James Wong – Jamboo KL
In this interview, James Wong, co-owner of Jamboo KL, tells the story of how the restaurant came to be and some challenges along the way.
What do you do?
I grind new greens in the heart of Kuala Lumpur in the world’s first customisable lei cha concept store, Jamboo. I’m on the mission to make lei cha easily found, and to be the world’s most responsible food and beverage brand in the market.
How did you get into the industry?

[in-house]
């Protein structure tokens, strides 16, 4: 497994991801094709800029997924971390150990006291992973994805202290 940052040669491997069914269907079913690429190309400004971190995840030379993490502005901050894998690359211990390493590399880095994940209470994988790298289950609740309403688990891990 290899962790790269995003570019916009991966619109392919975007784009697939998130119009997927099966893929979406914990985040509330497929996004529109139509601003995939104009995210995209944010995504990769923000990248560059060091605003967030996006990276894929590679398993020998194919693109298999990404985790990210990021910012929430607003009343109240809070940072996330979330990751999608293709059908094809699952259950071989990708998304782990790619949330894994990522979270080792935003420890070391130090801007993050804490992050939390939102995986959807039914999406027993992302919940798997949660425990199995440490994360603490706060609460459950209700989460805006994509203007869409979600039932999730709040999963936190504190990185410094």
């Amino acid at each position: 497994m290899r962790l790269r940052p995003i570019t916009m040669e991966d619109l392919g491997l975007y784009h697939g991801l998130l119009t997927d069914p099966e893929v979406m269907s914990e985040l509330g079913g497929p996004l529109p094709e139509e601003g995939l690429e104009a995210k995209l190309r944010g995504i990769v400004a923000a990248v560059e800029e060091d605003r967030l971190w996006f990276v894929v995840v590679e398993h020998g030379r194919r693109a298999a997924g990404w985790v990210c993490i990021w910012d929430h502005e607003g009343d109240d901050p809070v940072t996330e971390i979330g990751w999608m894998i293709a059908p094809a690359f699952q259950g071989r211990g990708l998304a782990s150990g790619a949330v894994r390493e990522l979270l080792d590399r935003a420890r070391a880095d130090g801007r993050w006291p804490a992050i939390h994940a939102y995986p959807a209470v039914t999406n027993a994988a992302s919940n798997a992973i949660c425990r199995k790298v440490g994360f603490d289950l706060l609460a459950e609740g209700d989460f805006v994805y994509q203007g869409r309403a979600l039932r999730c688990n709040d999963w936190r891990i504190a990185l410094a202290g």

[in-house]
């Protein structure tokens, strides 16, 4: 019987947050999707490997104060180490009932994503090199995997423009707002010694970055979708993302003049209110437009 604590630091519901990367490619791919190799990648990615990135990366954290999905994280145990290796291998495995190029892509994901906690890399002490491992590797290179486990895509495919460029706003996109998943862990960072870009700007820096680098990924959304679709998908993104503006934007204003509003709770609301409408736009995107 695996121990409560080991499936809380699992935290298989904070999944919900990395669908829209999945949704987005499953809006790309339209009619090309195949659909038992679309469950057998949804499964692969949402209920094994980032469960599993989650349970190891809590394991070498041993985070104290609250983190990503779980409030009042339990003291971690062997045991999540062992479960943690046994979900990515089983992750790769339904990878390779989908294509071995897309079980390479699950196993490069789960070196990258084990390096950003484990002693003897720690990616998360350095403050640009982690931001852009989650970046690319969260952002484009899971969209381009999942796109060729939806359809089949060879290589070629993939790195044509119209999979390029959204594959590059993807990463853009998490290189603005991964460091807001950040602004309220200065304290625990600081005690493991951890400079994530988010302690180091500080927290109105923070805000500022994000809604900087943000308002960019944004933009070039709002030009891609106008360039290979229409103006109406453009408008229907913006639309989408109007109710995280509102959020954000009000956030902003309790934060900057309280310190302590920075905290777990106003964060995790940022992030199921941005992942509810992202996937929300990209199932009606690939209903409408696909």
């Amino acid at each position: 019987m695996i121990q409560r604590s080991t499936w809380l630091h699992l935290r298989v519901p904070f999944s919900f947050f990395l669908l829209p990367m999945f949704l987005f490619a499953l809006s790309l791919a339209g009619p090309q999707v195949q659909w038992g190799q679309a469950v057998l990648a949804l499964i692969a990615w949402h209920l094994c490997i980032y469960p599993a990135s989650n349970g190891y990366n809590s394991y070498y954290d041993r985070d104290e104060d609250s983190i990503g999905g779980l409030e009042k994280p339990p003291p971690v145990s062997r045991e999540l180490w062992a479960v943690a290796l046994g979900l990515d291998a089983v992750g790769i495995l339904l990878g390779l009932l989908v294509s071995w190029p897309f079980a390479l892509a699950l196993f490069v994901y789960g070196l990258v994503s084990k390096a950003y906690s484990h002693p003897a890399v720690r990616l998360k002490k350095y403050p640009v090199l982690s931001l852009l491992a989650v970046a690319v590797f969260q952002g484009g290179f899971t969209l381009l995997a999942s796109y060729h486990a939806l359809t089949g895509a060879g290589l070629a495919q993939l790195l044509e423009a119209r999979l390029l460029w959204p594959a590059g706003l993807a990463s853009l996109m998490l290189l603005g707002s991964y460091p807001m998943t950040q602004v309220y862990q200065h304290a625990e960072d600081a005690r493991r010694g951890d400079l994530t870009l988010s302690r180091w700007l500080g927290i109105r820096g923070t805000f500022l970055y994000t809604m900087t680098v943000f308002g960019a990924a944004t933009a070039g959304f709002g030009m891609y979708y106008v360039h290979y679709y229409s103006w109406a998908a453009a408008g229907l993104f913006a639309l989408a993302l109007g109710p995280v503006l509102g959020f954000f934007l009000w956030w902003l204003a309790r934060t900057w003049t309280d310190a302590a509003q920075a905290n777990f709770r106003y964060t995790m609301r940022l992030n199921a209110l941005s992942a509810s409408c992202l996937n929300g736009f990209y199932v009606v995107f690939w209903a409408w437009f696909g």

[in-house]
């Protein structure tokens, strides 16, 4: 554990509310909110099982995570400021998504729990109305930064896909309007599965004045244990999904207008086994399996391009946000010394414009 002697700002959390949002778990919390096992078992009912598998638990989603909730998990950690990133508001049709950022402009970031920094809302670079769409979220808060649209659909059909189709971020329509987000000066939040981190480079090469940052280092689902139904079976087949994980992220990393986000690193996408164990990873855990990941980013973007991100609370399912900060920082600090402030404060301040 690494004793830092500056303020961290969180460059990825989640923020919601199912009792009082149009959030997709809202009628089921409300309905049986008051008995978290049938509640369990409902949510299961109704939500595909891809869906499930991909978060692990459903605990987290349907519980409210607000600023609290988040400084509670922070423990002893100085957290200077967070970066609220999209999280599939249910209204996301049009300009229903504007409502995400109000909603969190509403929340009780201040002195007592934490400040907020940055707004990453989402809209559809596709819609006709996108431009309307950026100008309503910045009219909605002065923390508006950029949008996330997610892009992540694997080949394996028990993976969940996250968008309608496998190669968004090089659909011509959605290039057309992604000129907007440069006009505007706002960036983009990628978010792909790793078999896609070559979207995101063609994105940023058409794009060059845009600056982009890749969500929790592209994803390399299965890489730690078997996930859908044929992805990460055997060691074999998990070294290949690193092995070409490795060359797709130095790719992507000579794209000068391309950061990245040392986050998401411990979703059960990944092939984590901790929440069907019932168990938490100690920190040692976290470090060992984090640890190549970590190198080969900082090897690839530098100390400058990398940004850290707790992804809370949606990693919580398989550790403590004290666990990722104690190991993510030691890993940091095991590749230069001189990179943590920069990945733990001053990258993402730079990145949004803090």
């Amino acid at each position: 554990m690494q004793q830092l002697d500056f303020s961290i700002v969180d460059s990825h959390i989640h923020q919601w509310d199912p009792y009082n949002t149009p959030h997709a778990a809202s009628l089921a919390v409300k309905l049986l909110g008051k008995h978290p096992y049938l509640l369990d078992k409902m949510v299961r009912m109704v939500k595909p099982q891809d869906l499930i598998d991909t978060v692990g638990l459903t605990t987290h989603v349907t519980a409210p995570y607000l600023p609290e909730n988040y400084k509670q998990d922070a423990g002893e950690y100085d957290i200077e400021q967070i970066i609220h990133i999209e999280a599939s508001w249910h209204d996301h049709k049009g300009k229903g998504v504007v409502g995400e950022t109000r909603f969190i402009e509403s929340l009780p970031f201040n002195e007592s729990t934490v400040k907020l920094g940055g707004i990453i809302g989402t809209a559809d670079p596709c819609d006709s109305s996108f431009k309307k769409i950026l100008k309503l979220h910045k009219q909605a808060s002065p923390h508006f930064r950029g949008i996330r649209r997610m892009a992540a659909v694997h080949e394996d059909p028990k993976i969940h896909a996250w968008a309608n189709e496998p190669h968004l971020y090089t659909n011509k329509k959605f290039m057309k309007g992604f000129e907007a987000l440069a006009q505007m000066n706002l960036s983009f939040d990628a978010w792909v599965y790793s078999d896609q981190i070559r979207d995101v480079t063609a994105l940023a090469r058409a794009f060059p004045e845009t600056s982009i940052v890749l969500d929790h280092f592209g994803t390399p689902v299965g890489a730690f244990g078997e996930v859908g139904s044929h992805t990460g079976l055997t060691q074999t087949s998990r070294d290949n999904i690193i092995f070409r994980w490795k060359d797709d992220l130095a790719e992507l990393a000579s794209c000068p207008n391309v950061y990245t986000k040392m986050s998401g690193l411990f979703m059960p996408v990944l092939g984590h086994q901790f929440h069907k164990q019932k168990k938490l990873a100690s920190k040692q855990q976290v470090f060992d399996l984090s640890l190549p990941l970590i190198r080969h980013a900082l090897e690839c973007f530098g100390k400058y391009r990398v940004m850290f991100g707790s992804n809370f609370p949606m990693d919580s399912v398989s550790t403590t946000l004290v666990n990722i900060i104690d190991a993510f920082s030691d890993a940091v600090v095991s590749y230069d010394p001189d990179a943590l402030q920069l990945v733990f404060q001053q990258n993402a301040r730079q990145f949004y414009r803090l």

Since I was a child, I helped my dad in his food and beverage business. Later I worked in a restaurant part-time to see if I am really passionate about the service industry. After that, I went to Berjaya University to study a Diploma and Bachelor in Hospitality Management. After graduating, I had an opportunity to work in the USA for two years. I returned to KL in 2021 (MCO 3.0). During my time in the States, I worked seven days per week and more than 40 hours every day even up to 18 hours in a day. Life might have sounded easy when I told friends and family that I was working there but there were definitely hard times and fun times. My job scope was basically everything. I worked as a food coordinator, server, kitchen assistant and many more. (Feels like I’m jack of all trade but master of none). Our team had cracked more than 500 hundreds of Maine lobster for lobster night (it was so crazy we couldn’t even feel our hands because of blisters and scratches). In those 730 days, me and a few friends had worked our asses off and even slept on the carpet of the banquet hall for a few hours before starting work again at 7am. Do I love this industry? I would say yes and no. Yes, the adrenaline is awesome and the bonding that we have amongst each other is great too. No, because sometimes people don’t appreciate what you do for them. They don’t understand the sacrifice of time and much more to make an event successful. Is like 10 years of hard work and a few seconds of smile from the guests is just worth it.